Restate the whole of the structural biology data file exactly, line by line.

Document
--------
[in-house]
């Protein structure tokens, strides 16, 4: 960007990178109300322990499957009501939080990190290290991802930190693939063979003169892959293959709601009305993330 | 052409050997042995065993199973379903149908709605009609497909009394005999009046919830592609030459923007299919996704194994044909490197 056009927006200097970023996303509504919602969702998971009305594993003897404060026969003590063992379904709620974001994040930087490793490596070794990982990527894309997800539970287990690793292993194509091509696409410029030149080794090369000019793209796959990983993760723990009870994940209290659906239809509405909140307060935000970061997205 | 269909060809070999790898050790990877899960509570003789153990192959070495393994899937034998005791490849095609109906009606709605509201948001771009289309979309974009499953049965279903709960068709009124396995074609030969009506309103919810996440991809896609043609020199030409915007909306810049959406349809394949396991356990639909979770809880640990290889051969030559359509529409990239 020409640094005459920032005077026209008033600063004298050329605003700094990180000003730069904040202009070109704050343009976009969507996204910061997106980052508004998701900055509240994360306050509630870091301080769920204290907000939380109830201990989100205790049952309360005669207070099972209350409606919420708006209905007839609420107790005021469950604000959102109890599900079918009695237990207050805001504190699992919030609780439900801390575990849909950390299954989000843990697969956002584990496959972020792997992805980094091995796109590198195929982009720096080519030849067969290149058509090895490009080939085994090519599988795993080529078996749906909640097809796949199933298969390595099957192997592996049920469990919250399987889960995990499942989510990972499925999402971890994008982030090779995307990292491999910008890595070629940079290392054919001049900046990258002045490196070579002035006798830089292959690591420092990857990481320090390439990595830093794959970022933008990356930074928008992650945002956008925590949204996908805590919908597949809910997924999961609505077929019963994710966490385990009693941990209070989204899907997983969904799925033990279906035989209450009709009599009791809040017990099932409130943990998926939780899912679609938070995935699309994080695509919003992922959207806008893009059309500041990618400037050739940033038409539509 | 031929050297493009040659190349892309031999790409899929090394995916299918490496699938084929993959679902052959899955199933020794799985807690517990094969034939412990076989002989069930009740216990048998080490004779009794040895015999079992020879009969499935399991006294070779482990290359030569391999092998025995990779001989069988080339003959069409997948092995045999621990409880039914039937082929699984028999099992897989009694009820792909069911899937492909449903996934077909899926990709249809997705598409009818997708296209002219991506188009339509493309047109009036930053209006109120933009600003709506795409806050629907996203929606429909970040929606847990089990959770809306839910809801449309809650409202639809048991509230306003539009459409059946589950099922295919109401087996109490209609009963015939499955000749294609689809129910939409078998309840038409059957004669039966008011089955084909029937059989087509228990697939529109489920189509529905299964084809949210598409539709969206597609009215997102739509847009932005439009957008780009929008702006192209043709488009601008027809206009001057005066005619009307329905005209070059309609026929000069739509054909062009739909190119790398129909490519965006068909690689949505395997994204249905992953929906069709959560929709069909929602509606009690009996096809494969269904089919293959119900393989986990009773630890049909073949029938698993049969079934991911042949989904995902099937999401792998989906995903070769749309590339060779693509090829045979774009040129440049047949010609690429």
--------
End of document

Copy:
[in-house]
């Protein structure tokens, strides 16, 4: 960007990178109300322990499957009501939080990190290290991802930190693939063979003169892959293959709601009305993330 | 052409050997042995065993199973379903149908709605009609497909009394005999009046919830592609030459923007299919996704194994044909490197 056009927006200097970023996303509504919602969702998971009305594993003897404060026969003590063992379904709620974001994040930087490793490596070794990982990527894309997800539970287990690793292993194509091509696409410029030149080794090369000019793209796959990983993760723990009870994940209290659906239809509405909140307060935000970061997205 | 269909060809070999790898050790990877899960509570003789153990192959070495393994899937034998005791490849095609109906009606709605509201948001771009289309979309974009499953049965279903709960068709009124396995074609030969009506309103919810996440991809896609043609020199030409915007909306810049959406349809394949396991356990639909979770809880640990290889051969030559359509529409990239 020409640094005459920032005077026209008033600063004298050329605003700094990180000003730069904040202009070109704050343009976009969507996204910061997106980052508004998701900055509240994360306050509630870091301080769920204290907000939380109830201990989100205790049952309360005669207070099972209350409606919420708006209905007839609420107790005021469950604000959102109890599900079918009695237990207050805001504190699992919030609780439900801390575990849909950390299954989000843990697969956002584990496959972020792997992805980094091995796109590198195929982009720096080519030849067969290149058509090895490009080939085994090519599988795993080529078996749906909640097809796949199933298969390595099957192997592996049920469990919250399987889960995990499942989510990972499925999402971890994008982030090779995307990292491999910008890595070629940079290392054919001049900046990258002045490196070579002035006798830089292959690591420092990857990481320090390439990595830093794959970022933008990356930074928008992650945002956008925590949204996908805590919908597949809910997924999961609505077929019963994710966490385990009693941990209070989204899907997983969904799925033990279906035989209450009709009599009791809040017990099932409130943990998926939780899912679609938070995935699309994080695509919003992922959207806008893009059309500041990618400037050739940033038409539509 | 031929050297493009040659190349892309031999790409899929090394995916299918490496699938084929993959679902052959899955199933020794799985807690517990094969034939412990076989002989069930009740216990048998080490004779009794040895015999079992020879009969499935399991006294070779482990290359030569391999092998025995990779001989069988080339003959069409997948092995045999621990409880039914039937082929699984028999099992897989009694009820792909069911899937492909449903996934077909899926990709249809997705598409009818997708296209002219991506188009339509493309047109009036930053209006109120933009600003709506795409806050629907996203929606429909970040929606847990089990959770809306839910809801449309809650409202639809048991509230306003539009459409059946589950099922295919109401087996109490209609009963015939499955000749294609689809129910939409078998309840038409059957004669039966008011089955084909029937059989087509228990697939529109489920189509529905299964084809949210598409539709969206597609009215997102739509847009932005439009957008780009929008702006192209043709488009601008027809206009001057005066005619009307329905005209070059309609026929000069739509054909062009739909190119790398129909490519965006068909690689949505395997994204249905992953929906069709959560929709069909929602509606009690009996096809494969269904089919293959119900393989986990009773630890049909073949029938698993049969079934991911042949989904995902099937999401792998989906995903070769749309590339060779693509090829045979774009040129440049047949010609690429």